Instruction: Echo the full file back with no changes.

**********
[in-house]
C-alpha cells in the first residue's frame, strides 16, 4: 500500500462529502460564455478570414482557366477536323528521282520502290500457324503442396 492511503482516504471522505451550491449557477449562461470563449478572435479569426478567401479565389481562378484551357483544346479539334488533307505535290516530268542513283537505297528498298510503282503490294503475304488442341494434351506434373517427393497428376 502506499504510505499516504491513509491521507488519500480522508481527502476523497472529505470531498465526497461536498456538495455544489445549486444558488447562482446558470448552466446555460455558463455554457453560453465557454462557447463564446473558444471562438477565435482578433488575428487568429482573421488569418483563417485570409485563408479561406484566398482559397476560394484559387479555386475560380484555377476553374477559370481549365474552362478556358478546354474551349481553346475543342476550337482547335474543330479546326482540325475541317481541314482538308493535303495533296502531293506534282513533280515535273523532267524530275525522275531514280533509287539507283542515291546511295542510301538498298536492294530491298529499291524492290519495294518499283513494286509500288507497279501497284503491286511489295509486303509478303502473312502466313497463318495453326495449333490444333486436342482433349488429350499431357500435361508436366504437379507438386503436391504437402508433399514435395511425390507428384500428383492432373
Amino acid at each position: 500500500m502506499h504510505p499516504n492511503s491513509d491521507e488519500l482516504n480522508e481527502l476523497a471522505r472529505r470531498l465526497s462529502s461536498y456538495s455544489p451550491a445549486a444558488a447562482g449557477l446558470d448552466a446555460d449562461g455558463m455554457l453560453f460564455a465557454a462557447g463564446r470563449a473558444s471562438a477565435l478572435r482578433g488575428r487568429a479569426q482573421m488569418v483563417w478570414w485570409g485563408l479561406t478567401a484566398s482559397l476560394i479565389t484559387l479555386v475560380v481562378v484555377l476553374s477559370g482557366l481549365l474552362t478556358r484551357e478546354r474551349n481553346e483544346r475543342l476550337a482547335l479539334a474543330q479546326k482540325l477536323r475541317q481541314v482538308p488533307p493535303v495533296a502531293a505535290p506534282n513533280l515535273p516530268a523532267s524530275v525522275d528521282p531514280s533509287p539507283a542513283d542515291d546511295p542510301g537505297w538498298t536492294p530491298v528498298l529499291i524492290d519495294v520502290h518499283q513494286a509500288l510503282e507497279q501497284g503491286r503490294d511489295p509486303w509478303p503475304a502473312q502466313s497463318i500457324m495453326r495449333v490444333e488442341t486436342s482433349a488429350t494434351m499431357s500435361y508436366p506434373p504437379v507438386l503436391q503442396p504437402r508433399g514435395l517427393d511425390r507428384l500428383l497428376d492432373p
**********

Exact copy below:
[in-house]
C-alpha cells in the first residue's frame, strides 16, 4: 500500500462529502460564455478570414482557366477536323528521282520502290500457324503442396 492511503482516504471522505451550491449557477449562461470563449478572435479569426478567401479565389481562378484551357483544346479539334488533307505535290516530268542513283537505297528498298510503282503490294503475304488442341494434351506434373517427393497428376 502506499504510505499516504491513509491521507488519500480522508481527502476523497472529505470531498465526497461536498456538495455544489445549486444558488447562482446558470448552466446555460455558463455554457453560453465557454462557447463564446473558444471562438477565435482578433488575428487568429482573421488569418483563417485570409485563408479561406484566398482559397476560394484559387479555386475560380484555377476553374477559370481549365474552362478556358478546354474551349481553346475543342476550337482547335474543330479546326482540325475541317481541314482538308493535303495533296502531293506534282513533280515535273523532267524530275525522275531514280533509287539507283542515291546511295542510301538498298536492294530491298529499291524492290519495294518499283513494286509500288507497279501497284503491286511489295509486303509478303502473312502466313497463318495453326495449333490444333486436342482433349488429350499431357500435361508436366504437379507438386503436391504437402508433399514435395511425390507428384500428383492432373
Amino acid at each position: 500500500m502506499h504510505p499516504n492511503s491513509d491521507e488519500l482516504n480522508e481527502l476523497a471522505r472529505r470531498l465526497s462529502s461536498y456538495s455544489p451550491a445549486a444558488a447562482g449557477l446558470d448552466a446555460d449562461g455558463m455554457l453560453f460564455a465557454a462557447g463564446r470563449a473558444s471562438a477565435l478572435r482578433g488575428r487568429a479569426q482573421m488569418v483563417w478570414w485570409g485563408l479561406t478567401a484566398s482559397l476560394i479565389t484559387l479555386v475560380v481562378v484555377l476553374s477559370g482557366l481549365l474552362t478556358r484551357e478546354r474551349n481553346e483544346r475543342l476550337a482547335l479539334a474543330q479546326k482540325l477536323r475541317q481541314v482538308p488533307p493535303v495533296a502531293a505535290p506534282n513533280l515535273p516530268a523532267s524530275v525522275d528521282p531514280s533509287p539507283a542513283d542515291d546511295p542510301g537505297w538498298t536492294p530491298v528498298l529499291i524492290d519495294v520502290h518499283q513494286a509500288l510503282e507497279q501497284g503491286r503490294d511489295p509486303w509478303p503475304a502473312q502466313s497463318i500457324m495453326r495449333v490444333e488442341t486436342s482433349a488429350t494434351m499431357s500435361y508436366p506434373p504437379v507438386l503436391q503442396p504437402r508433399g514435395l517427393d511425390r507428384l500428383l497428376d492432373p